England’s small towns are set to swell with increasing numbers of elderly people as they reject city living amid a hidden housing crisis caused by a lack of appropriate homes for a rapidly ageing population, a new study reveals.
Bexhill in East Sussex, Corby in Northamptonshire and Denton in Greater Manchester are forecast to see the biggest increases in populations aged 55 and above during the next two decades, according to the Royal Institute of British Architects and the Centre for Towns thinktank.
Failure to improve housing options for the elderly could add hugely to care and NHS costs, with the Building Research Establishment forecasting that inappropriate housing for the over-55s will cost nearly £20bn by 2041. Hip fractures caused by falls on stairs, excess cold and overcrowding are among the threats.
Bexhill, and Hartley in Kent, are set for a 19% increase in their over-55 populations by 2041. By contrast, cities and large towns are proving a turn-off for older home movers, with just one in five willing to consider an urban move compared with a third who want to move to a small town, polling commissioned for the study reveals. A lack of space and accessible and adaptable ground-floor homes were among problems cited.
The forecasts raise the prospect of rising generational polarisation, with the young increasingly prevalent in cities and unavailable to help look after their elders in towns and villages, where the “dependency ratio” between people aged 65 and over and those aged 15-64 is forecast to rise. The sharpest increases will be in the Yorkshire towns of Ilkley, Catterick and Knaresborough, Wootton Bassett in Wiltshire and Frimley in Surrey.
“Well-designed places can ensure that older people can continue to contribute economically and socially for longer,” the report says. “Isolation and not feeling like valued members of the community are major issues that particularly affect older people. Failure to get to grips with this will have severe consequences.”
After years of housing policy focused on first-time buyers, the RIBA is now calling on ministers to make it mandatory for all new homes to be accessible for older and disabled people, for councils to allocate sites for “age-friendly” housing and for estate agents to clearly label accessible housing in marketing materials.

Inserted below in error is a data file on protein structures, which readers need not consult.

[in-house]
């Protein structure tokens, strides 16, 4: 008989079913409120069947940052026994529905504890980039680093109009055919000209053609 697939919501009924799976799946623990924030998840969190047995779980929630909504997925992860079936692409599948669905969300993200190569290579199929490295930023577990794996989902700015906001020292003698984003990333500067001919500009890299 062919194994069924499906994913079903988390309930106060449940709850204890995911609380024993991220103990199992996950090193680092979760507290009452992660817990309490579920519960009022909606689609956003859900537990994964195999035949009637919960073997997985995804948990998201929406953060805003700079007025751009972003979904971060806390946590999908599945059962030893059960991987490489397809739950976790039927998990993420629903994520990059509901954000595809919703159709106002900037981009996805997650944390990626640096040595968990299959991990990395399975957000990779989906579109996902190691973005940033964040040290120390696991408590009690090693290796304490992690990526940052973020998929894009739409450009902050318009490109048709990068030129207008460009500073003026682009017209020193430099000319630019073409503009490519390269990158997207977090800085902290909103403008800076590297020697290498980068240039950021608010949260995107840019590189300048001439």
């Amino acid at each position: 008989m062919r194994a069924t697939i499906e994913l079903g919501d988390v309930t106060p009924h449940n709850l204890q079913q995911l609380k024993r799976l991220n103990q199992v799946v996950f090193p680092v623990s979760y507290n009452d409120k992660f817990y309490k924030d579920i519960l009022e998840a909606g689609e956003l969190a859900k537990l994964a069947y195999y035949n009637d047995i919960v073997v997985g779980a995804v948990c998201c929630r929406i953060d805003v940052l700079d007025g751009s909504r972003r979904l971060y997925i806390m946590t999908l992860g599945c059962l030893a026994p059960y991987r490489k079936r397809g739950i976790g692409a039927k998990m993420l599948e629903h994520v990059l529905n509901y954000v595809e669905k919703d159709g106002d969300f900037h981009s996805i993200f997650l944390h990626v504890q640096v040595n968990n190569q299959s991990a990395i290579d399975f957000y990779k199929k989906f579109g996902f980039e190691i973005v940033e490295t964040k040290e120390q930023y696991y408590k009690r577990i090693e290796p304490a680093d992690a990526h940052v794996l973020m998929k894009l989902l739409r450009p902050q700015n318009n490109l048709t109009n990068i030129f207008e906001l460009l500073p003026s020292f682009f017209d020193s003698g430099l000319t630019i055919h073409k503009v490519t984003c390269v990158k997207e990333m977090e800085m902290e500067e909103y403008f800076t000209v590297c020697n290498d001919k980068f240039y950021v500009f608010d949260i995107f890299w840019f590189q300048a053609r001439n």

It argues this could free up family housing. A third of the UK’s homes are thought to have two or more spare bedrooms, according to analysis of 2011 census figures. But the retirement and older-age housing currently on offer is not proving sufficiently attractive to persuade people to sell up.
Maria Brenton, a founder of Older Women’s Co-Housing (OWCH), which has built 25 homes in Barnet, north London, said the choice of older-age housing appeared to be based on the idea that “we can cram their lives into 48 sq m and they don’t need room for hobbies or having family to stay”.
She added: “You don’t entice people out of their three-bedroom family houses by offering them a small box.”
OWCH features spacious apartments, designed with wide doors and few steps to accommodate disabilities, and gives control to the residents. Hedi Argent, 90, a retired social worker, said she had looked at retirement villages but “didn’t want to be told how to live; I wanted to make the rules”.
The homes are designed in a horseshoe shape with balconies overlooking shared gardens tended by the residents. There is a large common living room and laundry, but otherwise the flats are self-contained.
“It is liberating to choose how you’re going to live and who you are going to live with,” said Jude Tisdale, who moved in in late 2016.
“It is not a seaside town like Eastbourne – heaven’s waiting room,” added her neighbour Josie Pearse, 64, a fiction writer. “Bugger that.”
Most of the women are either widowed or separated and men cannot live in the complex apart from as temporary guests. Their women-only arrangement is perhaps a sign of things to come as actuaries currently predict that women aged 65 will live two and a half years longer, to 87, than men.
“If there were blokes here, they might want to take charge or be looked after,” said Argent. “A lot of us have been in relationships or been married and a lot of us have thought, well, we’ve done that.”
Lisa Nandy, a Labour MP and co-founder of the Centre for Towns, said: “An ageing population and a widespread failure to understand and deliver the type of housing we need is causing a crisis. A decent, suitable home in your own community is one of the best ways to combat loneliness and prevent conditions like dementia from deteriorating.”
“Our current housing stock is among the oldest in Europe, and only 7% of existing homes meet basic accessibility requirements,” said Dr Anna Dixon, the chief executive of the Centre for Ageing Better. “Most new housing caters to first-time buyers and families. Most people in later life want to live in mainstream housing and stay in the communities where they currently live.”